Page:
a 2009 Texas Rangers: A look at Michael Young and the Texas Rangers
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The reason for the Rangers’ move of Michael Young to third base was Elvis Andrus, the athletic Venezuelan shortstop prospect acquired in 2007 when Mark Teixeira was traded to Atlanta. The Rangers’ decision to ask, indeed demand, that a player with the stature of Young move to another position could not have been taken lightly, but Andrus has so much potential that he ultimately forced their hand.

He played at high A league Bakersfield for the balance of 2007 after the trade, and then was assigned to AA Frisco in the Texas League in 2008. His performance statistically was not stellar in AA, as he hit .295 with four home runs and committed 32 errors. Those are not numbers that prompt teams to rush a player to the Major Leagues.

Looking past the stats though, he passed the “eyeball test”. He’s a marvelous athlete with plus speed. (He stole 54 bases last year.) He has tremendous arm strength and range. He makes plays on balls that Michael Young could only hope to reach and knock down. It was obvious in 2008 that Andrus was the Rangers’ shortstop of the future. The question was only “when” his tenure with the Rangers would begin.

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The decision to make the move then was not an easy one for the Rangers. Clearly, the safest rout for Andrus’s development would be to move him up to AAA to start 2009. Defensively, he could use more minor league seasoning to develop consistency, and offensively, he most surely was better off facing AAA pitching. Moving him all the way to the Major Leagues bore the risk of overwhelming his psyche if he ended up not handling the transition. He is still just 20 years old. On the Rangers’ side of the equation, their chances of competing in 2009 were probably better served with more experienced infielders at the big league level.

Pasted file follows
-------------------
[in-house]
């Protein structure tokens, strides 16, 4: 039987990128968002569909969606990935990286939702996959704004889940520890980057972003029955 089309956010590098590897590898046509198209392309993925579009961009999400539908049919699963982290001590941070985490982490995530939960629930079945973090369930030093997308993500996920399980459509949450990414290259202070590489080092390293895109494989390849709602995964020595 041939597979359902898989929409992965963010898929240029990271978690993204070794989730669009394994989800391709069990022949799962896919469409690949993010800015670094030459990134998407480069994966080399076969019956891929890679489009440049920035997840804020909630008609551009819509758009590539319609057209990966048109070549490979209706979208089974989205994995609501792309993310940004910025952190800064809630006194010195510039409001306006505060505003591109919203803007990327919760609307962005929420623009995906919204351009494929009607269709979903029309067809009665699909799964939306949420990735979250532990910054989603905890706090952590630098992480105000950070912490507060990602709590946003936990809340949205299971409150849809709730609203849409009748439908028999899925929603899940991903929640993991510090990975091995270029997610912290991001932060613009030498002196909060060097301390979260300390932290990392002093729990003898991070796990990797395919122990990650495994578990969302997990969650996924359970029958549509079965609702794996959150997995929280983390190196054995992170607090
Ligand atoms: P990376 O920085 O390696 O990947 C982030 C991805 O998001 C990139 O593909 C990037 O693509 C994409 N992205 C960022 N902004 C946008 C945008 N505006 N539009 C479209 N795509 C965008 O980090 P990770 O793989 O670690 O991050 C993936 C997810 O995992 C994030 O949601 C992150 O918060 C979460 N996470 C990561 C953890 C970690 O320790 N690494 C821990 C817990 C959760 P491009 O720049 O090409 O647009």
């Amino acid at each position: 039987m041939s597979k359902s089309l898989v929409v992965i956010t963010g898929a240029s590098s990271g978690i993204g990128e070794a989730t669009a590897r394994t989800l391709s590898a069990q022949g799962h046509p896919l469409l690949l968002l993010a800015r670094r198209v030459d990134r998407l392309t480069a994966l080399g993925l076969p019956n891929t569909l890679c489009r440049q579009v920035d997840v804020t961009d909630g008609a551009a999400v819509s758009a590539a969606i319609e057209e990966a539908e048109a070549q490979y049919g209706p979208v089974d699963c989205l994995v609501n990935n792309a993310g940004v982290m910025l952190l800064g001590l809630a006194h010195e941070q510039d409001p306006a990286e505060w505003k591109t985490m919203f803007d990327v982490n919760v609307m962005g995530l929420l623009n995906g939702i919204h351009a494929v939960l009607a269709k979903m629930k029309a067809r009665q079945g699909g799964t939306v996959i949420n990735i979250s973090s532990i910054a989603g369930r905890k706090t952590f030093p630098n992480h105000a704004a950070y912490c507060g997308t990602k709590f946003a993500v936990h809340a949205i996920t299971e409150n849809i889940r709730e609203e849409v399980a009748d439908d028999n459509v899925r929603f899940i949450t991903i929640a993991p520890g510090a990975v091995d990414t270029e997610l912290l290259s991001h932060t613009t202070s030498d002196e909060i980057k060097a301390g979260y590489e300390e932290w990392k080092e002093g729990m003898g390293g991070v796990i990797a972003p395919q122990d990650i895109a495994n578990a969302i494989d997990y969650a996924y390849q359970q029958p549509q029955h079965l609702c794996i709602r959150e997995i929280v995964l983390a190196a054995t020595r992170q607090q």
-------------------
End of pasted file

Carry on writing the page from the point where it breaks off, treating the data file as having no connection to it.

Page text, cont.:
In the end though, Texas decided to go ahead and promote Andrus to the big league club this year, precipitating the move of Young to third. 28 games into the season are not enough to make any firm pronouncements, but so far Andrus is holding up his end of the move in fine style. He’s batting .273 with two home runs and just six RBIs. He also has three stolen bases in as many attempts. He’s batted ninth in most of his starts, but when Josh Hamilton went on the disabled list, manager Ron Washington moved Young into Hamilton’s number three slot and Andrus into Young’s number two spot in the batting order. Quite frankly though, anything Texas gets offensively out of Andrus is a bonus. The team’s prolific offense leads the Major Leagues in home runs and is on pace to rack up more than 900 runs this season; so there’s no offensive pressure on Andrus.



Defensively, he’s committed seven errors. That’s not a good number by any means, but it’s not unexpected either. With his great range and arm, he makes fantastic plays, while the errors usually occur on throws for routine plays. This is not unusual for young players. Texas expects consistency to come with experience. Interestingly though, the overall Texas defense is much improved, even with an increased number of errors at the shortstop position. (Young made just 11 errors in 151 2008 games).

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Andrus already is an exciting player. There’s a grace and fluidity about his movements that oozes excitement. Ranger fans are looking at a super star blossoming before their eyes.

By: Richard W. Humphrey
MLBcenter.com Texas Rangers Correspondent

> View all of the 2009 MLB team previews from Pro Baseball Fans